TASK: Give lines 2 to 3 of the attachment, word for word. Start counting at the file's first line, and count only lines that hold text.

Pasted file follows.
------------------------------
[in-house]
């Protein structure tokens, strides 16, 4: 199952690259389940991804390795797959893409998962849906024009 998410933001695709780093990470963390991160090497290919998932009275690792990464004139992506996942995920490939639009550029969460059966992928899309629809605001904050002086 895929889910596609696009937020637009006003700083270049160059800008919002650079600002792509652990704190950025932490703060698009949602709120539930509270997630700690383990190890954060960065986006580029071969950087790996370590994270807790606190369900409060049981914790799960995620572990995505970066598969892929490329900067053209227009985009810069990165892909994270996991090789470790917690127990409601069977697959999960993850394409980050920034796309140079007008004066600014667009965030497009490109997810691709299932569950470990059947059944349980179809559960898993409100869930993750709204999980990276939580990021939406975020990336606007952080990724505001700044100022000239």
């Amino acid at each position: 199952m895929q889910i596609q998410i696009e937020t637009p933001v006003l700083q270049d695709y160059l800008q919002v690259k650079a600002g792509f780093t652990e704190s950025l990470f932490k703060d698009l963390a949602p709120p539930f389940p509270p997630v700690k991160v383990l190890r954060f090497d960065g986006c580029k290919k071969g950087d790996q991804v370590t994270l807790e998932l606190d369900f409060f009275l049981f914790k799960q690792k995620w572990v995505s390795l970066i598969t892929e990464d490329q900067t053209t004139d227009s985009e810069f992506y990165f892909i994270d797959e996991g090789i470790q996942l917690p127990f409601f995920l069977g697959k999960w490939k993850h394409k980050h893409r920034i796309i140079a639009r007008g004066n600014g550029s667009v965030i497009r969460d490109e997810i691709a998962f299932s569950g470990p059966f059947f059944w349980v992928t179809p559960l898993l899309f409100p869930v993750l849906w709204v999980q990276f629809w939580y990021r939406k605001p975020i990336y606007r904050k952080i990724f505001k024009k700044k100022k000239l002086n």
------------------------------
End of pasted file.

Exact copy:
């Protein structure tokens, strides 16, 4: 199952690259389940991804390795797959893409998962849906024009 998410933001695709780093990470963390991160090497290919998932009275690792990464004139992506996942995920490939639009550029969460059966992928899309629809605001904050002086 895929889910596609696009937020637009006003700083270049160059800008919002650079600002792509652990704190950025932490703060698009949602709120539930509270997630700690383990190890954060960065986006580029071969950087790996370590994270807790606190369900409060049981914790799960995620572990995505970066598969892929490329900067053209227009985009810069990165892909994270996991090789470790917690127990409601069977697959999960993850394409980050920034796309140079007008004066600014667009965030497009490109997810691709299932569950470990059947059944349980179809559960898993409100869930993750709204999980990276939580990021939406975020990336606007952080990724505001700044100022000239």
């Amino acid at each position: 199952m895929q889910i596609q998410i696009e937020t637009p933001v006003l700083q270049d695709y160059l800008q919002v690259k650079a600002g792509f780093t652990e704190s950025l990470f932490k703060d698009l963390a949602p709120p539930f389940p509270p997630v700690k991160v383990l190890r954060f090497d960065g986006c580029k290919k071969g950087d790996q991804v370590t994270l807790e998932l606190d369900f409060f009275l049981f914790k799960q690792k995620w572990v995505s390795l970066i598969t892929e990464d490329q900067t053209t004139d227009s985009e810069f992506y990165f892909i994270d797959e996991g090789i470790q996942l917690p127990f409601f995920l069977g697959k999960w490939k993850h394409k980050h893409r920034i796309i140079a639009r007008g004066n600014g550029s667009v965030i497009r969460d490109e997810i691709a998962f299932s569950g470990p059966f059947f059944w349980v992928t179809p559960l898993l899309f409100p869930v993750l849906w709204v999980q990276f629809w939580y990021r939406k605001p975020i990336y606007r904050k952080i990724f505001k024009k700044k100022k000239l002086n």